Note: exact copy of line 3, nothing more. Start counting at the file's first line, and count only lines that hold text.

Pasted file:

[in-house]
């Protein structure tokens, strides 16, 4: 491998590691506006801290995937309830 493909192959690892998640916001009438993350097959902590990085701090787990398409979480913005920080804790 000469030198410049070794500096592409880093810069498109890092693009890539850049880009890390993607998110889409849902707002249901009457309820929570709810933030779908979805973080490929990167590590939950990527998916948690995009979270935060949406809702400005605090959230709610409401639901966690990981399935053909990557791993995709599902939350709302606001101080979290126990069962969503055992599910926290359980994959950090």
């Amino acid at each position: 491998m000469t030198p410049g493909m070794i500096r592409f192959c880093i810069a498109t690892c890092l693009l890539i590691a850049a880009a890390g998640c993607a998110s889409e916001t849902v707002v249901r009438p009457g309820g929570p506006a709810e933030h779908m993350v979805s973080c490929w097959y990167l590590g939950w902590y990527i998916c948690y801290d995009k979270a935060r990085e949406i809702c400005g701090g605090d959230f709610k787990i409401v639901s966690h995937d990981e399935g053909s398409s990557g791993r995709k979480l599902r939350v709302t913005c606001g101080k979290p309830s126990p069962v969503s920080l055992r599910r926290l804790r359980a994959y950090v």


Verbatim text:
């Amino acid at each position: 491998m000469t030198p410049g493909m070794i500096r592409f192959c880093i810069a498109t690892c890092l693009l890539i590691a850049a880009a890390g998640c993607a998110s889409e916001t849902v707002v249901r009438p009457g309820g929570p506006a709810e933030h779908m993350v979805s973080c490929w097959y990167l590590g939950w902590y990527i998916c948690y801290d995009k979270a935060r990085e949406i809702c400005g701090g605090d959230f709610k787990i409401v639901s966690h995937d990981e399935g053909s398409s990557g791993r995709k979480l599902r939350v709302t913005c606001g101080k979290p309830s126990p069962v969503s920080l055992r599910r926290l804790r359980a994959y950090v």